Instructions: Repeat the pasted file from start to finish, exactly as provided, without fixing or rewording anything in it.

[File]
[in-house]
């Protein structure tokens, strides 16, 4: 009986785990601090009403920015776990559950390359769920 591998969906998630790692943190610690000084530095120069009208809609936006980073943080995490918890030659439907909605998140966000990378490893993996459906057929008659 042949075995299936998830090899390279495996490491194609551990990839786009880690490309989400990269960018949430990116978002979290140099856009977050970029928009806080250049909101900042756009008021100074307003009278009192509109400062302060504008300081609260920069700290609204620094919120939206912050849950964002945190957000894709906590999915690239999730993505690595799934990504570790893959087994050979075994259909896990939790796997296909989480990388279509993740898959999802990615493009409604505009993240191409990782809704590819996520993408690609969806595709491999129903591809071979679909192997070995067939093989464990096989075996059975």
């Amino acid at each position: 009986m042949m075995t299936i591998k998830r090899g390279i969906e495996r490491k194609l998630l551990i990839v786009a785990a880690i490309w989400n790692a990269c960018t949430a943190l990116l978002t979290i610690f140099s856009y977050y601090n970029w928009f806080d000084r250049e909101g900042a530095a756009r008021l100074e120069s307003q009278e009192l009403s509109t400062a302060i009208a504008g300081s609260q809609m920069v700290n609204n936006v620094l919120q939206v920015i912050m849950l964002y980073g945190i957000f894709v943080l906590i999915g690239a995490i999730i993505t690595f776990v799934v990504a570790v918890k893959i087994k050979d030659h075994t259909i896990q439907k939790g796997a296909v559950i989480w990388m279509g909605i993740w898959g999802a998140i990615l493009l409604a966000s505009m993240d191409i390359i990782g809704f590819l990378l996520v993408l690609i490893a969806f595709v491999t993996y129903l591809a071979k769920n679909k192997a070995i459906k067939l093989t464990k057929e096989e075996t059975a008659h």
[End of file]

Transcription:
[in-house]
């Protein structure tokens, strides 16, 4: 009986785990601090009403920015776990559950390359769920 591998969906998630790692943190610690000084530095120069009208809609936006980073943080995490918890030659439907909605998140966000990378490893993996459906057929008659 042949075995299936998830090899390279495996490491194609551990990839786009880690490309989400990269960018949430990116978002979290140099856009977050970029928009806080250049909101900042756009008021100074307003009278009192509109400062302060504008300081609260920069700290609204620094919120939206912050849950964002945190957000894709906590999915690239999730993505690595799934990504570790893959087994050979075994259909896990939790796997296909989480990388279509993740898959999802990615493009409604505009993240191409990782809704590819996520993408690609969806595709491999129903591809071979679909192997070995067939093989464990096989075996059975």
């Amino acid at each position: 009986m042949m075995t299936i591998k998830r090899g390279i969906e495996r490491k194609l998630l551990i990839v786009a785990a880690i490309w989400n790692a990269c960018t949430a943190l990116l978002t979290i610690f140099s856009y977050y601090n970029w928009f806080d000084r250049e909101g900042a530095a756009r008021l100074e120069s307003q009278e009192l009403s509109t400062a302060i009208a504008g300081s609260q809609m920069v700290n609204n936006v620094l919120q939206v920015i912050m849950l964002y980073g945190i957000f894709v943080l906590i999915g690239a995490i999730i993505t690595f776990v799934v990504a570790v918890k893959i087994k050979d030659h075994t259909i896990q439907k939790g796997a296909v559950i989480w990388m279509g909605i993740w898959g999802a998140i990615l493009l409604a966000s505009m993240d191409i390359i990782g809704f590819l990378l996520v993408l690609i490893a969806f595709v491999t993996y129903l591809a071979k769920n679909k192997a070995i459906k067939l093989t464990k057929e096989e075996t059975a008659h």